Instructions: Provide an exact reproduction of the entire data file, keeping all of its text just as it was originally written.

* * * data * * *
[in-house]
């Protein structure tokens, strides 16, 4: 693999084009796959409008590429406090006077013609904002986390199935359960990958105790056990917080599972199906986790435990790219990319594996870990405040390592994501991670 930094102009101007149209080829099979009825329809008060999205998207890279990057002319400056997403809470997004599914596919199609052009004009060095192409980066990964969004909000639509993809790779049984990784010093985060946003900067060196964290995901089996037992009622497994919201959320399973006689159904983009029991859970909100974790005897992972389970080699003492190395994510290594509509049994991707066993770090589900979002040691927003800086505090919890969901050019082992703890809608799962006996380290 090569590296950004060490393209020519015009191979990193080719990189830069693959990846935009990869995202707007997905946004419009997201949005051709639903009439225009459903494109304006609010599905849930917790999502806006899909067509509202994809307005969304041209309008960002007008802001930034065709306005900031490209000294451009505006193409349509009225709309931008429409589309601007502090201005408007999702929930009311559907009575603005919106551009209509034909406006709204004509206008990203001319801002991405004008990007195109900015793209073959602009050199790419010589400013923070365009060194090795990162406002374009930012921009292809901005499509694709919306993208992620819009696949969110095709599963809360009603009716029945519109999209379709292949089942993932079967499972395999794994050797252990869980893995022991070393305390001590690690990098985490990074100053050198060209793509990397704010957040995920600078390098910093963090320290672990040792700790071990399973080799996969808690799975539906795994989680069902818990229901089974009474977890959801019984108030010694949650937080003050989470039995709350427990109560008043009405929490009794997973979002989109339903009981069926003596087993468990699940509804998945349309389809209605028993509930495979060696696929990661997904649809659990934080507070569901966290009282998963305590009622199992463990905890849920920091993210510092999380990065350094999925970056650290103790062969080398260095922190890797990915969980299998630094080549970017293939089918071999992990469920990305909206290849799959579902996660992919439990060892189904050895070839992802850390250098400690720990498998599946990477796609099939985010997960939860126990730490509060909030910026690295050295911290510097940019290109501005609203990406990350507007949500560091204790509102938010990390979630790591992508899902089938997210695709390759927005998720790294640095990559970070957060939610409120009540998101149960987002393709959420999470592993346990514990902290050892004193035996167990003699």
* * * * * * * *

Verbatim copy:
[in-house]
């Protein structure tokens, strides 16, 4: 693999084009796959409008590429406090006077013609904002986390199935359960990958105790056990917080599972199906986790435990790219990319594996870990405040390592994501991670 930094102009101007149209080829099979009825329809008060999205998207890279990057002319400056997403809470997004599914596919199609052009004009060095192409980066990964969004909000639509993809790779049984990784010093985060946003900067060196964290995901089996037992009622497994919201959320399973006689159904983009029991859970909100974790005897992972389970080699003492190395994510290594509509049994991707066993770090589900979002040691927003800086505090919890969901050019082992703890809608799962006996380290 090569590296950004060490393209020519015009191979990193080719990189830069693959990846935009990869995202707007997905946004419009997201949005051709639903009439225009459903494109304006609010599905849930917790999502806006899909067509509202994809307005969304041209309008960002007008802001930034065709306005900031490209000294451009505006193409349509009225709309931008429409589309601007502090201005408007999702929930009311559907009575603005919106551009209509034909406006709204004509206008990203001319801002991405004008990007195109900015793209073959602009050199790419010589400013923070365009060194090795990162406002374009930012921009292809901005499509694709919306993208992620819009696949969110095709599963809360009603009716029945519109999209379709292949089942993932079967499972395999794994050797252990869980893995022991070393305390001590690690990098985490990074100053050198060209793509990397704010957040995920600078390098910093963090320290672990040792700790071990399973080799996969808690799975539906795994989680069902818990229901089974009474977890959801019984108030010694949650937080003050989470039995709350427990109560008043009405929490009794997973979002989109339903009981069926003596087993468990699940509804998945349309389809209605028993509930495979060696696929990661997904649809659990934080507070569901966290009282998963305590009622199992463990905890849920920091993210510092999380990065350094999925970056650290103790062969080398260095922190890797990915969980299998630094080549970017293939089918071999992990469920990305909206290849799959579902996660992919439990060892189904050895070839992802850390250098400690720990498998599946990477796609099939985010997960939860126990730490509060909030910026690295050295911290510097940019290109501005609203990406990350507007949500560091204790509102938010990390979630790591992508899902089938997210695709390759927005998720790294640095990559970070957060939610409120009540998101149960987002393709959420999470592993346990514990902290050892004193035996167990003699």